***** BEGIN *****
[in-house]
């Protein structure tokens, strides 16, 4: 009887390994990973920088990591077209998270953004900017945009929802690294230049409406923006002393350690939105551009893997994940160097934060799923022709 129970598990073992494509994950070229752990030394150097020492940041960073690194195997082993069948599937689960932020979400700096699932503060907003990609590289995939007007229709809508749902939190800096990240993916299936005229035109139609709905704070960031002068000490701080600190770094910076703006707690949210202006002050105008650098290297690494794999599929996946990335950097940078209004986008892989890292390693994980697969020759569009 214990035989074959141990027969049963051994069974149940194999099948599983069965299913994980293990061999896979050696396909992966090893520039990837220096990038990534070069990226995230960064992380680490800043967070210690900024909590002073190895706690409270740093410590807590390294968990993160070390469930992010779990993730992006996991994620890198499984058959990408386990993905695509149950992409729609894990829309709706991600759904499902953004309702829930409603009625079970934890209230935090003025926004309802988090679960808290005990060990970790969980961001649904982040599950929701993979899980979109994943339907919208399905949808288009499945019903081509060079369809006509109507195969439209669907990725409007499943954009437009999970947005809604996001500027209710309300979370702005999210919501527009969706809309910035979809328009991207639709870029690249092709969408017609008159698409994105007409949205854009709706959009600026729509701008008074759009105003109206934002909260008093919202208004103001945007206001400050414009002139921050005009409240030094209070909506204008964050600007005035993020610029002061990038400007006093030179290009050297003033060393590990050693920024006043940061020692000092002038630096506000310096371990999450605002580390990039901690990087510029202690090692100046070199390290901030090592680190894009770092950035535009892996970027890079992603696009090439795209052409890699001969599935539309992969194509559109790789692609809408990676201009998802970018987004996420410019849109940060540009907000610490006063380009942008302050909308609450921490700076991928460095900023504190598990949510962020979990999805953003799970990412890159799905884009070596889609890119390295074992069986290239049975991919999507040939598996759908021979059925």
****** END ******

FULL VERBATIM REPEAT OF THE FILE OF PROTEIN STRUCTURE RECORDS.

[in-house]
């Protein structure tokens, strides 16, 4: 009887390994990973920088990591077209998270953004900017945009929802690294230049409406923006002393350690939105551009893997994940160097934060799923022709 129970598990073992494509994950070229752990030394150097020492940041960073690194195997082993069948599937689960932020979400700096699932503060907003990609590289995939007007229709809508749902939190800096990240993916299936005229035109139609709905704070960031002068000490701080600190770094910076703006707690949210202006002050105008650098290297690494794999599929996946990335950097940078209004986008892989890292390693994980697969020759569009 214990035989074959141990027969049963051994069974149940194999099948599983069965299913994980293990061999896979050696396909992966090893520039990837220096990038990534070069990226995230960064992380680490800043967070210690900024909590002073190895706690409270740093410590807590390294968990993160070390469930992010779990993730992006996991994620890198499984058959990408386990993905695509149950992409729609894990829309709706991600759904499902953004309702829930409603009625079970934890209230935090003025926004309802988090679960808290005990060990970790969980961001649904982040599950929701993979899980979109994943339907919208399905949808288009499945019903081509060079369809006509109507195969439209669907990725409007499943954009437009999970947005809604996001500027209710309300979370702005999210919501527009969706809309910035979809328009991207639709870029690249092709969408017609008159698409994105007409949205854009709706959009600026729509701008008074759009105003109206934002909260008093919202208004103001945007206001400050414009002139921050005009409240030094209070909506204008964050600007005035993020610029002061990038400007006093030179290009050297003033060393590990050693920024006043940061020692000092002038630096506000310096371990999450605002580390990039901690990087510029202690090692100046070199390290901030090592680190894009770092950035535009892996970027890079992603696009090439795209052409890699001969599935539309992969194509559109790789692609809408990676201009998802970018987004996420410019849109940060540009907000610490006063380009942008302050909308609450921490700076991928460095900023504190598990949510962020979990999805953003799970990412890159799905884009070596889609890119390295074992069986290239049975991919999507040939598996759908021979059925």